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pitch

A residue from pyrolysis of organic material or tar distillation which is solid at room temperature, consisting of a complex mixture of numerous, essentially aromatic hydrocarbons and heterocyclic compounds. It exhibits a broad softening range instead of a defined melting temperature. When cooled from the melt, pitches solidify without crystallization.
Note:
The ratio of aromatic to aliphatic hydrogen depends mainly on the source of the starting material. The hydrogen aromaticity (ratio of aromatic to total hydrogen atoms) varies between 0.3 and 0.9. The aliphatic hydrogen in pitch is largely associated with alkyl side chains substituted on aromatic rings. The content of heterocyclic compounds in pitches varies depending on their origins. Also, the softening temperature can vary in a broad range between about 320 and 570 K depending on the molecular weight (relative molecular mass) and composition of the constituents.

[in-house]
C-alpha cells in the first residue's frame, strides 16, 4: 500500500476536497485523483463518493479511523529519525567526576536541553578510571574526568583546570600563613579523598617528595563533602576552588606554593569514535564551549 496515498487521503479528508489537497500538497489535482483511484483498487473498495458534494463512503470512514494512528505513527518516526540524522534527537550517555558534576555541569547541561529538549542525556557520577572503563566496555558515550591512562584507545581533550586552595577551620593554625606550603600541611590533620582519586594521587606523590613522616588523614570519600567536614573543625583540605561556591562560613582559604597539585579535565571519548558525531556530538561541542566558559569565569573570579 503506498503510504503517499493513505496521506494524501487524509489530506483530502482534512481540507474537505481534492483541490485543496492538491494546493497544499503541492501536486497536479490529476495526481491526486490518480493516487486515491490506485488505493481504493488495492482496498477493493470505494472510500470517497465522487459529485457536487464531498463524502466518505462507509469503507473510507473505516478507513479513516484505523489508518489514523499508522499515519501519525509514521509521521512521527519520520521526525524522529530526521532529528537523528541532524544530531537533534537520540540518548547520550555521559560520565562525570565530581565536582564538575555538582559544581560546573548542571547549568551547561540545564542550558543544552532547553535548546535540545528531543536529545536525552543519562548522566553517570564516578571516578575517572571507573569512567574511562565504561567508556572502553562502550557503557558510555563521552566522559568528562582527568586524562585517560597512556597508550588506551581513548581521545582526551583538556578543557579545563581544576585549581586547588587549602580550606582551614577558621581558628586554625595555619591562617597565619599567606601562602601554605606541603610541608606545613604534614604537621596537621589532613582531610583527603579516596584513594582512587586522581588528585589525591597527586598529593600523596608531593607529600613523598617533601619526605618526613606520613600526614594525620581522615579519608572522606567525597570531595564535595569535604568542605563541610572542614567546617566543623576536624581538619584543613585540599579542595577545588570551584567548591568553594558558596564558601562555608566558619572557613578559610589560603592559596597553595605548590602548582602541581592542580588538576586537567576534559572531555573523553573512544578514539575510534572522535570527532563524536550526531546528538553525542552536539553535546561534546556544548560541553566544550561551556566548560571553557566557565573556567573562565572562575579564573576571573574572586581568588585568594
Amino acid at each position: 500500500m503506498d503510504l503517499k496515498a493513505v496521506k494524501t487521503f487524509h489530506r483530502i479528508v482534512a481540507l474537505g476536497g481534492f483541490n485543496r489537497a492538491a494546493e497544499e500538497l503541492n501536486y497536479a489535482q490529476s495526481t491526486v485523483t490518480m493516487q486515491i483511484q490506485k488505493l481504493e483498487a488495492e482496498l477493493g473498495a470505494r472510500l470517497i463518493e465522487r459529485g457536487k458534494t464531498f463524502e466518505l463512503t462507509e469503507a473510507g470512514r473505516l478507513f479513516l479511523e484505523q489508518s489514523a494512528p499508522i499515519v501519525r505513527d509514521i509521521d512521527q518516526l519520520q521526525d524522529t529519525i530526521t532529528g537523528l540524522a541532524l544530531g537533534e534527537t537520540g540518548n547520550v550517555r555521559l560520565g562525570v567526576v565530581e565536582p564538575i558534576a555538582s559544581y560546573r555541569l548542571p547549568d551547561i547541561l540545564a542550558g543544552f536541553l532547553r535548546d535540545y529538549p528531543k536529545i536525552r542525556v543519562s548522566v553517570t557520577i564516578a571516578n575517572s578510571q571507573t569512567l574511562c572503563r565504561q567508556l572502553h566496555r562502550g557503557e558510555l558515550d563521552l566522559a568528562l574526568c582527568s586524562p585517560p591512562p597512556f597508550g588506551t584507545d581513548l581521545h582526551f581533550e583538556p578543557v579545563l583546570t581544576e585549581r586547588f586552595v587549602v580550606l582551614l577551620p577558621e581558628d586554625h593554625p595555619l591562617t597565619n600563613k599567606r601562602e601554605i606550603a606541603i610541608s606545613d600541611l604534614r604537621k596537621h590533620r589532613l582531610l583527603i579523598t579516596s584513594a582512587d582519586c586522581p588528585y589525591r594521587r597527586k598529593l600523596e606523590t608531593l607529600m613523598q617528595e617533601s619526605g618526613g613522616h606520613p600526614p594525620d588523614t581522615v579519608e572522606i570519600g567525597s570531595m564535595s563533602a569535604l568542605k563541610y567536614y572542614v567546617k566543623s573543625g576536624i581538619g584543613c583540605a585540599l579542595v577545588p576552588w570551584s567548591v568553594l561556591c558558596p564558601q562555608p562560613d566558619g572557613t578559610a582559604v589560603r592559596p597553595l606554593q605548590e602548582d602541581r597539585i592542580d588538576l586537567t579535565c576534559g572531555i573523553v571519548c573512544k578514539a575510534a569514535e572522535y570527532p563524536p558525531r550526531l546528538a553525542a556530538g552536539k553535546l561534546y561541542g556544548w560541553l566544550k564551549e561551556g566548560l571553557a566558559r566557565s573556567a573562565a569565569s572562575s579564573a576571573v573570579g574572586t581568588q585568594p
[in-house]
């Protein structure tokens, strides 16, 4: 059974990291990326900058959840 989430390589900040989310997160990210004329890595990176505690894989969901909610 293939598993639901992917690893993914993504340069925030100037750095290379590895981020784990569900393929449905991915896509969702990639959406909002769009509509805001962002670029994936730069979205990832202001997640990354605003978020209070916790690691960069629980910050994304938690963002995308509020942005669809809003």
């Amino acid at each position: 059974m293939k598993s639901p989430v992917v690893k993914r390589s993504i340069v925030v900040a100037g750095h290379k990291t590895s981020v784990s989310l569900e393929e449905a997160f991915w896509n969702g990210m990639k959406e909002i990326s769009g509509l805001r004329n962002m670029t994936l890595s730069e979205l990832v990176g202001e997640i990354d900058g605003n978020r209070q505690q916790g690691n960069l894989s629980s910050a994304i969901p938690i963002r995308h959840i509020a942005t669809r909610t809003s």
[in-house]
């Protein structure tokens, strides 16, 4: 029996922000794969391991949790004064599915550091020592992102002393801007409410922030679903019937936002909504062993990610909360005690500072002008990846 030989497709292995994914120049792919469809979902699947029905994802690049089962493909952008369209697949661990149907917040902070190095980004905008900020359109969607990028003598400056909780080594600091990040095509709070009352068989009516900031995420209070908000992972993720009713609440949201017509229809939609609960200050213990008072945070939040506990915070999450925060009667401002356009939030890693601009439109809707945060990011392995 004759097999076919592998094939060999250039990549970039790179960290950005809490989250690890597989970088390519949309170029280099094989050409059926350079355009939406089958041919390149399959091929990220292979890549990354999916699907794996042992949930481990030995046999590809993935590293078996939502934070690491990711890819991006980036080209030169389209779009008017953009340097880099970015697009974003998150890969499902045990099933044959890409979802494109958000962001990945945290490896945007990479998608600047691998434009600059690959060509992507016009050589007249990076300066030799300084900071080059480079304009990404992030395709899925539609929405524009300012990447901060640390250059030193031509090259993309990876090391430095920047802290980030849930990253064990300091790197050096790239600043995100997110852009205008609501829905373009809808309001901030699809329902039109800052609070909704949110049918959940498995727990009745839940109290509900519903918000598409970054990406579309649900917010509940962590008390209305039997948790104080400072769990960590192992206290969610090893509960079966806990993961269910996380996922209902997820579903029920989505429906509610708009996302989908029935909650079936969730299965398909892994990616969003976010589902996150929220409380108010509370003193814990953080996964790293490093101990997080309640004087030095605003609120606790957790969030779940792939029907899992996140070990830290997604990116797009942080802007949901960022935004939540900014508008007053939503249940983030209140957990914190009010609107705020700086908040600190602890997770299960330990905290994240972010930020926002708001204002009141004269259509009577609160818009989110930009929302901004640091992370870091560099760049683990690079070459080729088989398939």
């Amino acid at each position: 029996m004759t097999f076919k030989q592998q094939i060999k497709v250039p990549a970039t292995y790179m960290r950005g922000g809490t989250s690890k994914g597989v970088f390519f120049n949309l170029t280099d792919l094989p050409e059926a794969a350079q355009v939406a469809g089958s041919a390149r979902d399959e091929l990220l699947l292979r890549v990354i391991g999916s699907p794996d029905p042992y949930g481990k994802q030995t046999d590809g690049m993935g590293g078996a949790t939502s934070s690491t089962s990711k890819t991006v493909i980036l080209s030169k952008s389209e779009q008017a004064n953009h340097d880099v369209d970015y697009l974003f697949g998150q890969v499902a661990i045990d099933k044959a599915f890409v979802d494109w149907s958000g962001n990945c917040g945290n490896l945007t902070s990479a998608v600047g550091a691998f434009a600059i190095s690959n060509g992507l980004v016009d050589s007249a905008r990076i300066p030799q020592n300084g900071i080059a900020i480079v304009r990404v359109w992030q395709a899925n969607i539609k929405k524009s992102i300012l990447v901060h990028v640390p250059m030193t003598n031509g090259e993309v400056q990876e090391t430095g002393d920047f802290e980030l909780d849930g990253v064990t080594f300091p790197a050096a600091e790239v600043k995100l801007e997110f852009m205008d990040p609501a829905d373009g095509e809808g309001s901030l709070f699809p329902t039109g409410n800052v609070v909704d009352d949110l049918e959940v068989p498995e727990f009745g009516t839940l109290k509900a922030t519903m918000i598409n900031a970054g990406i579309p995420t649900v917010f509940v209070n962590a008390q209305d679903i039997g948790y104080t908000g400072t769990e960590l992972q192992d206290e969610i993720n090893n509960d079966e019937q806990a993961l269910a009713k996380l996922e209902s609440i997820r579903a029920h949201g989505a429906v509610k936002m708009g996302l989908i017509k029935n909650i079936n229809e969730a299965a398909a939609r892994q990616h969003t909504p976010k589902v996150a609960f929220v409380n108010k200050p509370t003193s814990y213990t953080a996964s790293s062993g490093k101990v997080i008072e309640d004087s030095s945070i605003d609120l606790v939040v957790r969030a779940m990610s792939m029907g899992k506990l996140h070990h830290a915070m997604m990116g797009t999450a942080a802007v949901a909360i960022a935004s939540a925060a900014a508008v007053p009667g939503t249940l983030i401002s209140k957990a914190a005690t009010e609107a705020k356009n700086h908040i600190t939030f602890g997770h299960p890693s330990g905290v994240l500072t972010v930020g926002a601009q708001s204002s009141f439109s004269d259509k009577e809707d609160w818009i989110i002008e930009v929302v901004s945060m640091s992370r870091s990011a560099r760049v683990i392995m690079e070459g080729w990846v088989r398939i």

Source:
PAC, 1995, 67, 473 (Recommended terminology for the description of carbon as a solid (IUPAC Recommendations 1995)) on page 500
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Cite as:
IUPAC. Compendium of Chemical Terminology, 2nd ed. (the "Gold Book"). Compiled by A. D. McNaught and A. Wilkinson. Blackwell Scientific Publications, Oxford (1997). XML on-line corrected version: http://goldbook.iupac.org (2006-) created by M. Nic, J. Jirat, B. Kosata; updates compiled by A. Jenkins. ISBN 0-9678550-9-8. doi:10.1351/goldbook.
Last update: 2014-02-24; version: 2.3.3.
DOI of this term: doi:10.1351/goldbook.P04677.
Original PDF version: http://www.iupac.org/goldbook/P04677.pdf. The PDF version is out of date and is provided for reference purposes only. For some entries, the PDF version may be unavailable.
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